17. This goes along with what I’ve been saying the last 2 years. These web based reservation systems are messing with peoples minds. They are staffed by young people who don’t care about doing their job to the best of their ability. Keeping info updated on their computers would require them to pay attention to any updated info that may come in. I’m sorry if this upsets some but being born 79 years ago at the tail end of the greatest generation, I know the modern generations were never taught how to work. Basically they just attend their employers business. People who use their computer to make reservations are dealing with these people. Pick up your phone and call the campground and you’ll stand a good chance of talking with someone who actually puts an eye on the campground status. I’ve only had 2 times where I couldn’t get reservations over the phone but that was on the beach in Pensacola, FL in October. 5 miles off the beach I found a nice campground half full.

    • I agree, with the caveat that I have 4 nieces and 4 nephews in their mid 30s to early 40s and have observed a great work ethic up close .. As well as 5 of the 8 being fanatic campers and generally “outdoors people”.
      As for my wife and I we volunteer as campground hosts all over Oregon and haven’t seen anywhere near the crowding referred to in past posts
      But I do think that the federally subsidized, privately owned campground reservation systems should be ended.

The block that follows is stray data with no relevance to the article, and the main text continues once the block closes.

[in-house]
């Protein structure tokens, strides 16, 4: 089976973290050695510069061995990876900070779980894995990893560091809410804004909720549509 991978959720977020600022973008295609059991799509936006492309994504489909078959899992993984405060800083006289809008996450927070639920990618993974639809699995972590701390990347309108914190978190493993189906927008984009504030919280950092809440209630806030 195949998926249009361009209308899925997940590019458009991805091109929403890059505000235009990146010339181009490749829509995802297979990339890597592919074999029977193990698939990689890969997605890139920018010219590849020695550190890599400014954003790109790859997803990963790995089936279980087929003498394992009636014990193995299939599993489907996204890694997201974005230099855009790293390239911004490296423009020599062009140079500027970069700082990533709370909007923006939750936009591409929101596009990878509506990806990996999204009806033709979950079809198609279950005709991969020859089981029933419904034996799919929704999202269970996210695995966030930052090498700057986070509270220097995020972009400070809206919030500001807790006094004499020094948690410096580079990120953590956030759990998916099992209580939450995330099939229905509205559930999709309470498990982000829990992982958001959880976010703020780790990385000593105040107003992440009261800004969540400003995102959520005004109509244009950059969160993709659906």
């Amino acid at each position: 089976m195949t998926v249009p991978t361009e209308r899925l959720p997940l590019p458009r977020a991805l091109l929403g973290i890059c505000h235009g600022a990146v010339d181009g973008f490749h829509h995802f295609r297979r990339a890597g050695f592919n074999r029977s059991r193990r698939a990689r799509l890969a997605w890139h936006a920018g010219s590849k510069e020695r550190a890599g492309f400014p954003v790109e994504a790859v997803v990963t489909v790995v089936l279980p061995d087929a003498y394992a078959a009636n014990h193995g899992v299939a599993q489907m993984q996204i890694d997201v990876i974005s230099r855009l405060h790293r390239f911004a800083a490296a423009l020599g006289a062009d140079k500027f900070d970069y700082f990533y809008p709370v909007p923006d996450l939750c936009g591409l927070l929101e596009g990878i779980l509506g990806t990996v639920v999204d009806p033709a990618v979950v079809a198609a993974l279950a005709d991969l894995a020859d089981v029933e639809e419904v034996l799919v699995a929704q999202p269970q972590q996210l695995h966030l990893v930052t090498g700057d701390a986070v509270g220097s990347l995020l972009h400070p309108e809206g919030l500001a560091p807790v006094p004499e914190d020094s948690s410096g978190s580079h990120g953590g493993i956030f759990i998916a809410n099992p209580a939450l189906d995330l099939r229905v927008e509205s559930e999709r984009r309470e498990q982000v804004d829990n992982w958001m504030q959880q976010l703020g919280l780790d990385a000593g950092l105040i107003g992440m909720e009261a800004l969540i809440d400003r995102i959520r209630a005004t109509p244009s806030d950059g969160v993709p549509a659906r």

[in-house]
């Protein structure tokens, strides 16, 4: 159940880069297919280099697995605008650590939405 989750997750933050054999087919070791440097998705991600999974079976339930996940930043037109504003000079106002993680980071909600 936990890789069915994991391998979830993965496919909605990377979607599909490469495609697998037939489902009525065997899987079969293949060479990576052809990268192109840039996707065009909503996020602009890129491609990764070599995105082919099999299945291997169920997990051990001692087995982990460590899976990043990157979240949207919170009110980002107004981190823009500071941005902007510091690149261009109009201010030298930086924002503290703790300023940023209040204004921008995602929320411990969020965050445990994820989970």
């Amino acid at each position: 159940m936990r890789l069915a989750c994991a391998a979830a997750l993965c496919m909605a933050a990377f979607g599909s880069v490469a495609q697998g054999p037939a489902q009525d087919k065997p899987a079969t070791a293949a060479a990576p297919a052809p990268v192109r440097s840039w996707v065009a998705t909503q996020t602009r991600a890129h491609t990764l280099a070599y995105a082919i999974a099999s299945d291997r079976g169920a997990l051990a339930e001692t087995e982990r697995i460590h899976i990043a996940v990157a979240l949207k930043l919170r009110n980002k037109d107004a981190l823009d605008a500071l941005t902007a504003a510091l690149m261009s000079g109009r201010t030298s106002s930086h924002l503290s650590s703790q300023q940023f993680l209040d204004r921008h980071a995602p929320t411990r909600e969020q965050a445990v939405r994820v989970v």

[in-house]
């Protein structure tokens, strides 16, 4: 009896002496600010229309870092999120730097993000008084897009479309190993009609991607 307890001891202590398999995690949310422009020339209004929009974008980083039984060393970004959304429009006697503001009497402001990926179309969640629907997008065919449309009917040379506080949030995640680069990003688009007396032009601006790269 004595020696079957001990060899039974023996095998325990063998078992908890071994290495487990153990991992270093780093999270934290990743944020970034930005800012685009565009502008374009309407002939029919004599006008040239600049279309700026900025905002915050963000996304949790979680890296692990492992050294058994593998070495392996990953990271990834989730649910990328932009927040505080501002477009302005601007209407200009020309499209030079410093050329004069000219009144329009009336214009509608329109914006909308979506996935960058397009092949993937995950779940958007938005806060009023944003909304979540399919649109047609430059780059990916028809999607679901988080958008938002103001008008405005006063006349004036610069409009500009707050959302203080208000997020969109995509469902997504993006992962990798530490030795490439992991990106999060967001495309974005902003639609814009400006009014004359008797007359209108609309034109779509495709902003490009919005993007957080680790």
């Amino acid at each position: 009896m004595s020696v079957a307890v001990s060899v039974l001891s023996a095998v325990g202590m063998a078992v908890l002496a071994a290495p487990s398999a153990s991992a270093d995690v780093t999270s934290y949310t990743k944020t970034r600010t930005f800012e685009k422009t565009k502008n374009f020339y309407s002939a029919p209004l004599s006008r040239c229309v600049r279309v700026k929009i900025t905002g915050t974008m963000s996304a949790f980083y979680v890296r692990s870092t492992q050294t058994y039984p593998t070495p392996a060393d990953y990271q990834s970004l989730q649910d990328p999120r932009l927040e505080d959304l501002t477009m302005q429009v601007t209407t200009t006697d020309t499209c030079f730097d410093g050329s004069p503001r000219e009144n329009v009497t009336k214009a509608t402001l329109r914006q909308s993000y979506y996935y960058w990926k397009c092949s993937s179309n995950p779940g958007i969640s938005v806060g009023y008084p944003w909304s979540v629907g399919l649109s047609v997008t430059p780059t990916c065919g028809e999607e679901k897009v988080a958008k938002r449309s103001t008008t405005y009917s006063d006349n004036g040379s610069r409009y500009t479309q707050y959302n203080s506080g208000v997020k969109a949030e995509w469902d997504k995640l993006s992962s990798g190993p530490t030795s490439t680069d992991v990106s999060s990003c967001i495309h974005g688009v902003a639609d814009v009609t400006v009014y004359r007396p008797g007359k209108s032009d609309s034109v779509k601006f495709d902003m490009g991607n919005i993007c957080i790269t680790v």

• What makes you think the on line reservation systems are Federally subsidized? They are probably owned and run by an association of campground owners. The Federal campgrounds have their own reservation system.

      • Those reservation systems are not subsidized. They are operated by private industry under a contract with the agency. They make their money be collecting the fees charged for making a reservation.

    • Times have changed. There probably isn’t anyone working the computer on the other end. There is technology readily available that can do everything necessary to manage a reservation system. No humans involved. I personally think that’s a good thing.

    • To build on your comment, several months ago I cancelled an online reservation about 24-48 hours before my reservation. The day of the reservation, a very nice ranger from the campground called to see if I was on the way since the gates would be closing soon. When I thanked the ranger for calling and mentioned that I had cancelled, the reply was “They never give us the cancellations.” It left me wondering about the capabilities of the software & empowering the staff at the gate.